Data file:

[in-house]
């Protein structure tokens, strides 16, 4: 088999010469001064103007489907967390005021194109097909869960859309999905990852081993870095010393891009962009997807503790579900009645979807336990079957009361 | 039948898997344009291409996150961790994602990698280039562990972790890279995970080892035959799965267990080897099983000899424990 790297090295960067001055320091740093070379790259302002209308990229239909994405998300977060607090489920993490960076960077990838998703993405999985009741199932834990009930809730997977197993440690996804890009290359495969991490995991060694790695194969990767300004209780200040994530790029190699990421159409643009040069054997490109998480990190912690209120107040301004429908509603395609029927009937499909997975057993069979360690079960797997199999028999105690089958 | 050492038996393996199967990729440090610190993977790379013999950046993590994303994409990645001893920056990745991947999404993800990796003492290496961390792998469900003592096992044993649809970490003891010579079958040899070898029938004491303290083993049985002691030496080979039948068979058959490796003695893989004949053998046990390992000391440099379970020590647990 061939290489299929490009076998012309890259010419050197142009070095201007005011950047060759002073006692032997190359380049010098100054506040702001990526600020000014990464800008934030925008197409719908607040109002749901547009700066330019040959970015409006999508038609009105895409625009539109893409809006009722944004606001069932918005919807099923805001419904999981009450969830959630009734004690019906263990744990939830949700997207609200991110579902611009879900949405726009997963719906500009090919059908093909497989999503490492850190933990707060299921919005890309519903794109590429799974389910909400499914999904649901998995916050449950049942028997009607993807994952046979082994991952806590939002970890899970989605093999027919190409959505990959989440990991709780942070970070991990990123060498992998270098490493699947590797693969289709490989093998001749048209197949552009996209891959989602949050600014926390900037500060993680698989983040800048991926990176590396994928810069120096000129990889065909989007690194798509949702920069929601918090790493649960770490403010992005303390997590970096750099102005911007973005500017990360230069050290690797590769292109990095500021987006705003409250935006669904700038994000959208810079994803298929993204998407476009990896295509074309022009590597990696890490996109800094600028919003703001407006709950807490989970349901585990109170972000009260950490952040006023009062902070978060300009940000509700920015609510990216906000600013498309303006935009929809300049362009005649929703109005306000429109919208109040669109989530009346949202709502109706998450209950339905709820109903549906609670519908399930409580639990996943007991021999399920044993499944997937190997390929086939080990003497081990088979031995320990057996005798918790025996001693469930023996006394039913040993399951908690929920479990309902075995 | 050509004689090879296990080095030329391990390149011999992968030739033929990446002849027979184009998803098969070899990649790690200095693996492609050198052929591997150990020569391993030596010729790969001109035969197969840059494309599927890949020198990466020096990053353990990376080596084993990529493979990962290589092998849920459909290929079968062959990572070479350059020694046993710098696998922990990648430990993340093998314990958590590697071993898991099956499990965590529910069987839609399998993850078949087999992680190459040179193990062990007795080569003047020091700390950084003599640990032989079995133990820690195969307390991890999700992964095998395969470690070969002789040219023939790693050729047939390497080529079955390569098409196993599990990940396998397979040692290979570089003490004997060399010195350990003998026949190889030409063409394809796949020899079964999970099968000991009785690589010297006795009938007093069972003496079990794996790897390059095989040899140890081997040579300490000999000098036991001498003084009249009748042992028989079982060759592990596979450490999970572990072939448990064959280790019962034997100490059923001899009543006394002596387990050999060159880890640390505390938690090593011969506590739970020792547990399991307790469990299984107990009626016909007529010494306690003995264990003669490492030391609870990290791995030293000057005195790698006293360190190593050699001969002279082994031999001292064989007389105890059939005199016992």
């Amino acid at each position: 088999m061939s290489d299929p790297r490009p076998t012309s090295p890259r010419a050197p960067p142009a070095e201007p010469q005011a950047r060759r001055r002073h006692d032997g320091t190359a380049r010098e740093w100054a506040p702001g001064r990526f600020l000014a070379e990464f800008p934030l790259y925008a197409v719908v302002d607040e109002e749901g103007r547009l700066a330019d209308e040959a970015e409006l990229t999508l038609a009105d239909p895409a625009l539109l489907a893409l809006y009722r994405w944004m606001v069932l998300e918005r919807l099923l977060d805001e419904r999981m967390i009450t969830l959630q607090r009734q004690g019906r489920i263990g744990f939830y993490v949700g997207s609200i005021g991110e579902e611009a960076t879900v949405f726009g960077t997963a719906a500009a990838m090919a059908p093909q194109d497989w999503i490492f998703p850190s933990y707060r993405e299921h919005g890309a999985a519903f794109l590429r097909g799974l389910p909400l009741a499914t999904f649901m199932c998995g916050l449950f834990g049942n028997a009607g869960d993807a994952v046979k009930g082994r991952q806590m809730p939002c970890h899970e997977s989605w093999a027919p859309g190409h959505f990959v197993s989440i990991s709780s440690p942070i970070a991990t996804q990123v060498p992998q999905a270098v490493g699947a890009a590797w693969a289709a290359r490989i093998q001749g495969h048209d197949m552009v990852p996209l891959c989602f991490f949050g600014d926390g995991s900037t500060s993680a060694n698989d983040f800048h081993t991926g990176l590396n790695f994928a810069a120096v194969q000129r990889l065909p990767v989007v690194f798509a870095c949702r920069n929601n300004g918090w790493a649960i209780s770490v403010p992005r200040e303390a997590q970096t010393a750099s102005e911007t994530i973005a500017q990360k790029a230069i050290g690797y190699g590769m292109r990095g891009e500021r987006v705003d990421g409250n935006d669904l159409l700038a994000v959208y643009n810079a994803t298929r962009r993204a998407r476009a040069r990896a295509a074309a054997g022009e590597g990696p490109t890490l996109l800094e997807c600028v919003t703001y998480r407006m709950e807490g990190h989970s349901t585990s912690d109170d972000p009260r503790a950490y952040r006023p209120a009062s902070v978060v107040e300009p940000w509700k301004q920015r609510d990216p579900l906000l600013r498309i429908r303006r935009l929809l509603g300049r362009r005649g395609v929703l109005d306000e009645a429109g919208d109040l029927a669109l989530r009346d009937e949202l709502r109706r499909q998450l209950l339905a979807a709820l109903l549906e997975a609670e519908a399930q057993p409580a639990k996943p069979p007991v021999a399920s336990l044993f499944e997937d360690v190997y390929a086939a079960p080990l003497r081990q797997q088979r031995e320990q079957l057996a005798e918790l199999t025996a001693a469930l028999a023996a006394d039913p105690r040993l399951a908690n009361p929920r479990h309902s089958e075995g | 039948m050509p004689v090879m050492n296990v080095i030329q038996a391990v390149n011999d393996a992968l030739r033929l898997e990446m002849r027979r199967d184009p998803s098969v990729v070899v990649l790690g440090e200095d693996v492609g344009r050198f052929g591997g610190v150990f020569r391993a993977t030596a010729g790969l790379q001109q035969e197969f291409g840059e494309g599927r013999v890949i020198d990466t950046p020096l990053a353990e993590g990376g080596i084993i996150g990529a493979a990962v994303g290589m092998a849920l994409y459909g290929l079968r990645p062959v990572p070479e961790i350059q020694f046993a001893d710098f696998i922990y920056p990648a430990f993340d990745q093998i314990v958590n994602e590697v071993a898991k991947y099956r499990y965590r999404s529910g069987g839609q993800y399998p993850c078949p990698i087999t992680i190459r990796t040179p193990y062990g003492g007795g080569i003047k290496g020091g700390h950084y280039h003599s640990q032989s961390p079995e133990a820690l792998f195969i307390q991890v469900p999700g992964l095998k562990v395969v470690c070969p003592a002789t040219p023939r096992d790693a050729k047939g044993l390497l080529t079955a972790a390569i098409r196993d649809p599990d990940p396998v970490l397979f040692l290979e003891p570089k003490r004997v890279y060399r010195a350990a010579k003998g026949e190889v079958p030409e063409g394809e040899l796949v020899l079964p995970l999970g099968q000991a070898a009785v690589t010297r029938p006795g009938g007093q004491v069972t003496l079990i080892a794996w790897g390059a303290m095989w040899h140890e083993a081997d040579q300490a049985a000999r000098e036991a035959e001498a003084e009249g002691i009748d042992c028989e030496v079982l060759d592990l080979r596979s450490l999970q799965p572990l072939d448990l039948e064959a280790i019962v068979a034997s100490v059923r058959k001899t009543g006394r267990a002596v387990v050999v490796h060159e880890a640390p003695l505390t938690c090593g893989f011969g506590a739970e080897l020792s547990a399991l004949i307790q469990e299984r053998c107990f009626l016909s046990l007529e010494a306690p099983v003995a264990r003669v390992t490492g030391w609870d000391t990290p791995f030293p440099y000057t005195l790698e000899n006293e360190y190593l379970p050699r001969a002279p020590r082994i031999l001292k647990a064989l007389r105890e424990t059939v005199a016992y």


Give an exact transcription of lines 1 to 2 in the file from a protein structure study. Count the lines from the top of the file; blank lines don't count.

[in-house]
């Protein structure tokens, strides 16, 4: 088999010469001064103007489907967390005021194109097909869960859309999905990852081993870095010393891009962009997807503790579900009645979807336990079957009361 | 039948898997344009291409996150961790994602990698280039562990972790890279995970080892035959799965267990080897099983000899424990 790297090295960067001055320091740093070379790259302002209308990229239909994405998300977060607090489920993490960076960077990838998703993405999985009741199932834990009930809730997977197993440690996804890009290359495969991490995991060694790695194969990767300004209780200040994530790029190699990421159409643009040069054997490109998480990190912690209120107040301004429908509603395609029927009937499909997975057993069979360690079960797997199999028999105690089958 | 050492038996393996199967990729440090610190993977790379013999950046993590994303994409990645001893920056990745991947999404993800990796003492290496961390792998469900003592096992044993649809970490003891010579079958040899070898029938004491303290083993049985002691030496080979039948068979058959490796003695893989004949053998046990390992000391440099379970020590647990 061939290489299929490009076998012309890259010419050197142009070095201007005011950047060759002073006692032997190359380049010098100054506040702001990526600020000014990464800008934030925008197409719908607040109002749901547009700066330019040959970015409006999508038609009105895409625009539109893409809006009722944004606001069932918005919807099923805001419904999981009450969830959630009734004690019906263990744990939830949700997207609200991110579902611009879900949405726009997963719906500009090919059908093909497989999503490492850190933990707060299921919005890309519903794109590429799974389910909400499914999904649901998995916050449950049942028997009607993807994952046979082994991952806590939002970890899970989605093999027919190409959505990959989440990991709780942070970070991990990123060498992998270098490493699947590797693969289709490989093998001749048209197949552009996209891959989602949050600014926390900037500060993680698989983040800048991926990176590396994928810069120096000129990889065909989007690194798509949702920069929601918090790493649960770490403010992005303390997590970096750099102005911007973005500017990360230069050290690797590769292109990095500021987006705003409250935006669904700038994000959208810079994803298929993204998407476009990896295509074309022009590597990696890490996109800094600028919003703001407006709950807490989970349901585990109170972000009260950490952040006023009062902070978060300009940000509700920015609510990216906000600013498309303006935009929809300049362009005649929703109005306000429109919208109040669109989530009346949202709502109706998450209950339905709820109903549906609670519908399930409580639990996943007991021999399920044993499944997937190997390929086939080990003497081990088979031995320990057996005798918790025996001693469930023996006394039913040993399951908690929920479990309902075995 | 050509004689090879296990080095030329391990390149011999992968030739033929990446002849027979184009998803098969070899990649790690200095693996492609050198052929591997150990020569391993030596010729790969001109035969197969840059494309599927890949020198990466020096990053353990990376080596084993990529493979990962290589092998849920459909290929079968062959990572070479350059020694046993710098696998922990990648430990993340093998314990958590590697071993898991099956499990965590529910069987839609399998993850078949087999992680190459040179193990062990007795080569003047020091700390950084003599640990032989079995133990820690195969307390991890999700992964095998395969470690070969002789040219023939790693050729047939390497080529079955390569098409196993599990990940396998397979040692290979570089003490004997060399010195350990003998026949190889030409063409394809796949020899079964999970099968000991009785690589010297006795009938007093069972003496079990794996790897390059095989040899140890081997040579300490000999000098036991001498003084009249009748042992028989079982060759592990596979450490999970572990072939448990064959280790019962034997100490059923001899009543006394002596387990050999060159880890640390505390938690090593011969506590739970020792547990399991307790469990299984107990009626016909007529010494306690003995264990003669490492030391609870990290791995030293000057005195790698006293360190190593050699001969002279082994031999001292064989007389105890059939005199016992």